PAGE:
Support our Nation today - please donate here

‘Farce’ claims as it emerges new ‘standalone’ cancer hospital can’t stand alone

16 Aug 2023 7 minute read
An artists impression of the new Velindre Hospital

Martin Shipton

The row over a new cancer centre for south east Wales has turned into a farce, say campaigners, after a freshly drafted business case emerged showing that crucial services will be provided at Cardiff’s main hospital rather than at a standalone “New Velindre”.

Opponents of NHS plans to build a new hospital in the Whitchurch district of the capital say it will be clinically inferior to a centre colocated with the University Hospital of Wales (UHW) as well as destroying a well-loved green space known as the Northern Meadows.

They argue that by building New Velindre three miles away from UHW, patients will have to be transported to the bigger hospital when emergencies occur.

A new business case presented to Cardiff & Vale University Health Board (C&V UHB) has disclosed for the first time the specific cancer services that will need to be provided at UHW because they will not be safe to be provided at the standalone New Velindre.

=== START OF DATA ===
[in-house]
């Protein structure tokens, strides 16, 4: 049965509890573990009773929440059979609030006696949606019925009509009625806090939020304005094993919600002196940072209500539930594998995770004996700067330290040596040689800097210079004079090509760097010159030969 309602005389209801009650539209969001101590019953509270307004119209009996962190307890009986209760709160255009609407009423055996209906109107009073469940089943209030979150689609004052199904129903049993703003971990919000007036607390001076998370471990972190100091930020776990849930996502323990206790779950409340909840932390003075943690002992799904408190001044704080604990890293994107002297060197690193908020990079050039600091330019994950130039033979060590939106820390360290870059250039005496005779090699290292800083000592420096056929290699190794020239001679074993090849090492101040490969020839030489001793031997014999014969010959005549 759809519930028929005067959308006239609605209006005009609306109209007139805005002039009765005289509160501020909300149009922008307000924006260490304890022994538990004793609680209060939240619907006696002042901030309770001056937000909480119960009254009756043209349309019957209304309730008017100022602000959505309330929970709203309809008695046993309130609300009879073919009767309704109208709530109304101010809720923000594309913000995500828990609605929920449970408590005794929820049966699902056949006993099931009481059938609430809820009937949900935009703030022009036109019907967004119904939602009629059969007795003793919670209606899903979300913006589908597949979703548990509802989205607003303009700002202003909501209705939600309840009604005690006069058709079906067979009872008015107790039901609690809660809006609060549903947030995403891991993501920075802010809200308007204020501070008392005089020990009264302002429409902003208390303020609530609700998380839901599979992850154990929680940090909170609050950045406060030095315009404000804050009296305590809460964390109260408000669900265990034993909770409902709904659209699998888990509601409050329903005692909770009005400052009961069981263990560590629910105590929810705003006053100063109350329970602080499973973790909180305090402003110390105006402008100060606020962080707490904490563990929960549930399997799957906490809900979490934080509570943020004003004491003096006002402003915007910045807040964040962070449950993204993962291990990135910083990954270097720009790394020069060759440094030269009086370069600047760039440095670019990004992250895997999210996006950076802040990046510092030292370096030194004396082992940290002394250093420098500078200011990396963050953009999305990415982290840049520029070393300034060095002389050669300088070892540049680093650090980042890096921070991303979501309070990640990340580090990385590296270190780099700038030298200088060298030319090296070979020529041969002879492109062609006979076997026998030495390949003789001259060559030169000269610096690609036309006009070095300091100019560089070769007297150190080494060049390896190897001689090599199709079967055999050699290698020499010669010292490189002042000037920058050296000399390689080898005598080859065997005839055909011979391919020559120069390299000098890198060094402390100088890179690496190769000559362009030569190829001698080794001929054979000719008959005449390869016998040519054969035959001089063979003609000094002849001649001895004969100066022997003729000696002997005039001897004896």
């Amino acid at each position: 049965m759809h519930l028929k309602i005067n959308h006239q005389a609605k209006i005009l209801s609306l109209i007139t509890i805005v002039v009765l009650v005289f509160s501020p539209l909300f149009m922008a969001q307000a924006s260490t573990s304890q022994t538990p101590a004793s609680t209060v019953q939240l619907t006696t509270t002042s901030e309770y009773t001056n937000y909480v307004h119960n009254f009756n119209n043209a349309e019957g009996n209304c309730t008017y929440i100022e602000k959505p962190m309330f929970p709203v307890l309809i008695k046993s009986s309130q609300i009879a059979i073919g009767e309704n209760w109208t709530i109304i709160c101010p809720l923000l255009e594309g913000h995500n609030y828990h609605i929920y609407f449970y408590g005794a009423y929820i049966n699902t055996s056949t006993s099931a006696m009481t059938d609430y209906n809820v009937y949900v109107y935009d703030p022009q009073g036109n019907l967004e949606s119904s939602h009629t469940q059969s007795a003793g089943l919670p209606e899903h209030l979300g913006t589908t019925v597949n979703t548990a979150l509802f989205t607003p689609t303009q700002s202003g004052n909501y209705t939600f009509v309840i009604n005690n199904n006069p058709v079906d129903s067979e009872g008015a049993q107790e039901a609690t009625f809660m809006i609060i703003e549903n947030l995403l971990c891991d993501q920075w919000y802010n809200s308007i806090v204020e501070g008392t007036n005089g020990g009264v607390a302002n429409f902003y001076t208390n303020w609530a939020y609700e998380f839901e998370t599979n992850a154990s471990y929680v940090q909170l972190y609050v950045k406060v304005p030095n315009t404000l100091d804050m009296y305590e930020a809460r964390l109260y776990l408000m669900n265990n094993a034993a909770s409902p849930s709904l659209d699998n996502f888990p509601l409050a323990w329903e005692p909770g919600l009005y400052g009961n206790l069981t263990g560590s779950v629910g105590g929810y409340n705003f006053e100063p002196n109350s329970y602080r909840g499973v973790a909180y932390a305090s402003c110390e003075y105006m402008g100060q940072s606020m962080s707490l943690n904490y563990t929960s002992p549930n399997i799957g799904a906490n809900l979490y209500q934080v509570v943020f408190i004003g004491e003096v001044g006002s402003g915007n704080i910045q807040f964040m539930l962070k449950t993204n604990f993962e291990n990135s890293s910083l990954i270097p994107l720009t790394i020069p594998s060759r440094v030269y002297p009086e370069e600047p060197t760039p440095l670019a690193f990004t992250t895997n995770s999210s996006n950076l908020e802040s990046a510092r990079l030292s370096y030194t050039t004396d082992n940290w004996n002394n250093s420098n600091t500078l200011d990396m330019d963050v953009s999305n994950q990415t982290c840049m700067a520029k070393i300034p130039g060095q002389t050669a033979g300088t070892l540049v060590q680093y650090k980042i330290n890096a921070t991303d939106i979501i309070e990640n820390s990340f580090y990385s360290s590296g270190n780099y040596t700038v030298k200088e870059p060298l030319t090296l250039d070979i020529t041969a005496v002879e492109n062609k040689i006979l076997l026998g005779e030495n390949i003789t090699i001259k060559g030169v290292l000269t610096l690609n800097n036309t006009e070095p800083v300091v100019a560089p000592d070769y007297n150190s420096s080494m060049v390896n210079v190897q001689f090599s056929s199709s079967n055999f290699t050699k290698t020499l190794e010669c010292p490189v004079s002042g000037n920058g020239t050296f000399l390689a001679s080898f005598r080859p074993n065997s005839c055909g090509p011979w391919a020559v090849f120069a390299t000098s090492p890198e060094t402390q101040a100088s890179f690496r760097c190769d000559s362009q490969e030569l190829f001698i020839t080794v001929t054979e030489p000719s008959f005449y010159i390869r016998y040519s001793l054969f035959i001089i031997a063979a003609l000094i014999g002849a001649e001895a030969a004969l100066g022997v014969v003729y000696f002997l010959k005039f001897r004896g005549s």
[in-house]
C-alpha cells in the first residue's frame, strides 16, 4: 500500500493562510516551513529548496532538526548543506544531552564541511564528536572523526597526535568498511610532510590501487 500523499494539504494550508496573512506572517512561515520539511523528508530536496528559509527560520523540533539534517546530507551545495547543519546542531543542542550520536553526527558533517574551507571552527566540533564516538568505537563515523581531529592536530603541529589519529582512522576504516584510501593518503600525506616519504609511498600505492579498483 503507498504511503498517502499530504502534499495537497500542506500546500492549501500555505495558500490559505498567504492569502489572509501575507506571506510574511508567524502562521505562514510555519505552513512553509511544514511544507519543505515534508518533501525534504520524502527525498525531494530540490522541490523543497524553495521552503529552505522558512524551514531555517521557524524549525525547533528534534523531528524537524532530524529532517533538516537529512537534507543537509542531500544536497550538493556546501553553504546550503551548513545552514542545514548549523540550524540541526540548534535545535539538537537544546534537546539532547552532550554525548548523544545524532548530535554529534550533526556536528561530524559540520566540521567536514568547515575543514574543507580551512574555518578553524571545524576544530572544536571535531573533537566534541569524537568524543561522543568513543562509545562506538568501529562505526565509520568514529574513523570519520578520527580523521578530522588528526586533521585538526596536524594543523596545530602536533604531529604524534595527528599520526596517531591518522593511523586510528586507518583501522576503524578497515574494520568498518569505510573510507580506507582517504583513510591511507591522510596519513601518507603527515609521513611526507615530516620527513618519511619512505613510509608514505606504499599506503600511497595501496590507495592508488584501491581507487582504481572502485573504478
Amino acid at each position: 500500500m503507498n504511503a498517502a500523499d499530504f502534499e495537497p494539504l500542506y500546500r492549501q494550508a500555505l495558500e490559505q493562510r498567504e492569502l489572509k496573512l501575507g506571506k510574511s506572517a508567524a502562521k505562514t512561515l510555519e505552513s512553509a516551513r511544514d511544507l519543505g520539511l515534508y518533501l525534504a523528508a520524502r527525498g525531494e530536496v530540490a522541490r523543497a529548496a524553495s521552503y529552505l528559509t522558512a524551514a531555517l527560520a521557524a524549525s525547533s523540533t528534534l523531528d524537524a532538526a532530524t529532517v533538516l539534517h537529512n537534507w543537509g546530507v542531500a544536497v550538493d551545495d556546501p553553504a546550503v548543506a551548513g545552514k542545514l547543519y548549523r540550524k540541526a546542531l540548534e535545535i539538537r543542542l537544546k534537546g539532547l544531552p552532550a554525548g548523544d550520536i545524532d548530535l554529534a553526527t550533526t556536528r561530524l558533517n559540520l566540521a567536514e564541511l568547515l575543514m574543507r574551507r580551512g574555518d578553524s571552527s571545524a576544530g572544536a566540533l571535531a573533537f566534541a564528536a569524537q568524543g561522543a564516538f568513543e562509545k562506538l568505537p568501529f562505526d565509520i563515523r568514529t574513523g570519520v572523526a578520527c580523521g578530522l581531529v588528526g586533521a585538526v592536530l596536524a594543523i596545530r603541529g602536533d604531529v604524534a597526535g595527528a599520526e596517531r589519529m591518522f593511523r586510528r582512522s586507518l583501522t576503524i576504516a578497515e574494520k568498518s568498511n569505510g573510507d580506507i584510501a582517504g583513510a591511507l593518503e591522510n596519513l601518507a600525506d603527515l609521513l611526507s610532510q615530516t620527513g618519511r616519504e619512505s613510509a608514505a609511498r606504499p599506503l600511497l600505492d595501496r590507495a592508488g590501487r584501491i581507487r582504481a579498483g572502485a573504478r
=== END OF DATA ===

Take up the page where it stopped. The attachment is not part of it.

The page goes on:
These include a new Cardiff Cancer Research Hub, which will be the regional centre for cutting edge cancer research; the provision of complex new therapies eg CAR-T, where a patient’s white blood cells are altered to recognise and attack cancer cells; the care of patients with severe side effects from systemic anti-cancer therapies, which work throughout the whole of the body and include chemotherapy and immunotherapy; the future delivery of solid tumour advanced therapies; early phase clinical trials and Advanced Therapy Medicinal Products trials for solid tumours and blood cancers; and trials of any phase that needs access to specialist services at UHW, for example the Intensive Care Unit for anaphylaxis reaction to treatment.